Between Bedside and Bench | Published:

How Cytokine Networks Fuel Inflammation: Toward a cytokine-based disease taxonomy

Nature Medicine volume 19, pages 822824 (2013) | Download Citation

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Discerning which mediators drive pathogenesis in chronic inflammatory diseases can be complex: immune cells can release various pathogenic cytokines, and numerous cytokines may either cause one specific disease or many. Human validation and mechanistic studies will be necessary to identify the key immune cells and cytokines for a given inflammatory disorder and to pinpoint which cytokine might be the appropriate target for tackling each disease. In 'Bedside to Bench', Georg Schett et al. discuss how human trials targeting different cytokines suggest the existence of a hierarchical framework of cytokines that defines groups of chronic inflamatory diseases rather differently from the homogenous molecular disease pattern previously assumed. In 'Bench to Bedside', Vijay Kuchroo and Dominique Baeten peruse the role of interleukin-17A as drug target in several autoimmune diseases to highlight how success in the clinic will need understanding of pathogenic pathways and the immunological and tissue context of each inflammatory disease.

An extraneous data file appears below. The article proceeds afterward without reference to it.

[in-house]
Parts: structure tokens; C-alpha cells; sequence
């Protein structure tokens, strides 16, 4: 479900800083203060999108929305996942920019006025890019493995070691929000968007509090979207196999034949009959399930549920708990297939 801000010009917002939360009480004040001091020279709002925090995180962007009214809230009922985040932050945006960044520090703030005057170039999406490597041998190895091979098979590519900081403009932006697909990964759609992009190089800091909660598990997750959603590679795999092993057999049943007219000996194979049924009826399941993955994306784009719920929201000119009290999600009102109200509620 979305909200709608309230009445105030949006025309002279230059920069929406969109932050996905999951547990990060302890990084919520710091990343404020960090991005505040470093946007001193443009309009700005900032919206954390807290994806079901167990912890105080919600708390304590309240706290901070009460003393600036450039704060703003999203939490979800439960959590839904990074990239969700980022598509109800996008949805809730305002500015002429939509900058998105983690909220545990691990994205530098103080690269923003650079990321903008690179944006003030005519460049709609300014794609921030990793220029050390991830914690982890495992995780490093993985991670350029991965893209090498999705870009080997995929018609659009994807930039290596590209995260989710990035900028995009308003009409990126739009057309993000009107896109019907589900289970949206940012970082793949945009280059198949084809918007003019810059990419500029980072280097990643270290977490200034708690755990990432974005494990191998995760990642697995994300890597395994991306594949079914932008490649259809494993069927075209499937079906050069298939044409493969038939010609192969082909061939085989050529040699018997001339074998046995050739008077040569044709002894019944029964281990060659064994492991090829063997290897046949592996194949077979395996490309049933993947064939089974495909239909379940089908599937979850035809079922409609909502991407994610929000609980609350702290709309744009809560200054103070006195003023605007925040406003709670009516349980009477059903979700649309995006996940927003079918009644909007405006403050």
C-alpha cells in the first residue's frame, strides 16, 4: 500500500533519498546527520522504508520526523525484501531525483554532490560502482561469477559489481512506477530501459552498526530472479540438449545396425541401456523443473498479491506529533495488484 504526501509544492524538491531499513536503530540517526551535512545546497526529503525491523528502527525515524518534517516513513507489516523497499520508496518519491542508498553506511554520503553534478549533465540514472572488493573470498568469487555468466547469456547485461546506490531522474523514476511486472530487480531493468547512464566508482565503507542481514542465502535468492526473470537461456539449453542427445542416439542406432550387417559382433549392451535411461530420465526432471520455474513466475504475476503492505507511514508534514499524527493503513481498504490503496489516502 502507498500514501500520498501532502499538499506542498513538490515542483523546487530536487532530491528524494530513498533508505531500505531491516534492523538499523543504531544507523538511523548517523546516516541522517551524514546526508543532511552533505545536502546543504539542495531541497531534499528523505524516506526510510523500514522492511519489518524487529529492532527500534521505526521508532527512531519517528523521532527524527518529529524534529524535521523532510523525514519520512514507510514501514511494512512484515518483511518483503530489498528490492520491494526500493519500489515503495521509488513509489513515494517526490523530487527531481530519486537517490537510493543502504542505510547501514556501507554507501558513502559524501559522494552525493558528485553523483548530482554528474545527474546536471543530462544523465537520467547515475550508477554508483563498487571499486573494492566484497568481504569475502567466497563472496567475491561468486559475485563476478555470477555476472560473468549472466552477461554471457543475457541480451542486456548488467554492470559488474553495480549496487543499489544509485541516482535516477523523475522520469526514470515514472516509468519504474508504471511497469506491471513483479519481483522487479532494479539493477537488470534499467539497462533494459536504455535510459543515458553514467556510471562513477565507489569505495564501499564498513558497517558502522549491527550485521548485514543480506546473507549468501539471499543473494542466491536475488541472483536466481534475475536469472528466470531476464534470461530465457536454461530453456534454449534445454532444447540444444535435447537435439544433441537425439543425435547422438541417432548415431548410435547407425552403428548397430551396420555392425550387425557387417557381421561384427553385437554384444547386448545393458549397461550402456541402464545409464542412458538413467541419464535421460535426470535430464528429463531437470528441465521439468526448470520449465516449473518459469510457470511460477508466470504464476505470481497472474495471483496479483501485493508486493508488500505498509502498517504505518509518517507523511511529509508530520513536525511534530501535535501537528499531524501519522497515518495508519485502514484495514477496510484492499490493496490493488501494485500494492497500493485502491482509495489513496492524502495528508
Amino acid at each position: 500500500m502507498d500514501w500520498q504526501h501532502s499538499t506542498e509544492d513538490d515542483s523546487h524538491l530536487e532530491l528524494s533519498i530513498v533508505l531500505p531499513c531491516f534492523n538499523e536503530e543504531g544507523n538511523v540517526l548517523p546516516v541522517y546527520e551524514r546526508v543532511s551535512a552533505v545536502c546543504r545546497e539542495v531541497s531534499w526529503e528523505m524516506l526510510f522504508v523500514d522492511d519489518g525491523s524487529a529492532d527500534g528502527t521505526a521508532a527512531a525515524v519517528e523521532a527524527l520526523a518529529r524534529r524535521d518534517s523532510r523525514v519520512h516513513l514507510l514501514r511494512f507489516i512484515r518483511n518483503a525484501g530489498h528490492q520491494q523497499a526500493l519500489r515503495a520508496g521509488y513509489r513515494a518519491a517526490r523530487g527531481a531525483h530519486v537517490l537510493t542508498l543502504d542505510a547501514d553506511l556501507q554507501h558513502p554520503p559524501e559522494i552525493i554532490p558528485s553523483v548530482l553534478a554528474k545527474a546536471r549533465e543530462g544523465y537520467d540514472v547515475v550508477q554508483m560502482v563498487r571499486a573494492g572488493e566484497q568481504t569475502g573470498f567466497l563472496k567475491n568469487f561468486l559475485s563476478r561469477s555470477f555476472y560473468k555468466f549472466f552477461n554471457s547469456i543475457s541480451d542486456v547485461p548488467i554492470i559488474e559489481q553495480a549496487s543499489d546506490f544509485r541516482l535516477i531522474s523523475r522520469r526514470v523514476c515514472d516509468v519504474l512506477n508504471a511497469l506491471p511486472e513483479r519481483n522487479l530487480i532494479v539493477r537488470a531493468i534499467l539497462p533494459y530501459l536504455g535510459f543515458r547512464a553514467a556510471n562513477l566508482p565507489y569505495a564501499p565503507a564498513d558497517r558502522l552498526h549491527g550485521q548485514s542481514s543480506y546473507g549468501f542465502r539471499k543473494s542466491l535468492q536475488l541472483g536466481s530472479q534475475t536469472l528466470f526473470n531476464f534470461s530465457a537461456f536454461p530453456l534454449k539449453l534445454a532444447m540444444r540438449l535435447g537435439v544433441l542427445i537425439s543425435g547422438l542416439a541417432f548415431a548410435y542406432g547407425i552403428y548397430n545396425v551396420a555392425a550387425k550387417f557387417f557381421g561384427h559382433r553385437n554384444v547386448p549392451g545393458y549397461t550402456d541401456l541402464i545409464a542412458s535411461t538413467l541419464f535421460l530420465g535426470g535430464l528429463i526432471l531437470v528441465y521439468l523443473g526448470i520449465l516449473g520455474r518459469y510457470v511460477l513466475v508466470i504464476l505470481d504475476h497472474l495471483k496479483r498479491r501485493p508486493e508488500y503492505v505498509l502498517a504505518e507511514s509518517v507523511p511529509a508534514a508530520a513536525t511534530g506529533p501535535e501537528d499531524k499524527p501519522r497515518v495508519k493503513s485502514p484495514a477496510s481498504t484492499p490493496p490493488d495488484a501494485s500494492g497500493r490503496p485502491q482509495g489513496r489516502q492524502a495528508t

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  • 16 July 2013

     In the version of this article initially published, the cell at the intersection of IL-12/23 and ulcerative colitis was light green, when it should have been gray. The cell at the intersection of IL-12/23 and Crohn's disease was gray, when it should have been light green. The errors have been corrected in the HTML and PDF versions of the article


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Author information


  1. Georg Schett is in the Department of Internal Medicine 3, University of Erlangen-Nuremberg, Erlangen, Germany.

    • Georg Schett
  2. Dirk Elewaut is in the Department of Rheumatology, Ghent University Hospital, Ghent, Belgium.

    • Dirk Elewaut
  3. Iain B. McInnes is at the College of Medical, Veterinary and Life Sciences, University of Glasgow, Glasgow, UK.

    • Iain B. McInnes
  4. Jean-Michel Dayer is in the Faculty of Medicine, University of Geneva, Geneva, Switzerland.

    • Jean-Michel Dayer
  5. Markus F. Neurath is in the Department of Internal Medicine 1, University of Erlangen-Nuremberg, Erlangen, Germany.

    • Markus F. Neurath


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Competing interests

The authors declare no competing financial interests.

Corresponding author

Correspondence to Georg Schett.

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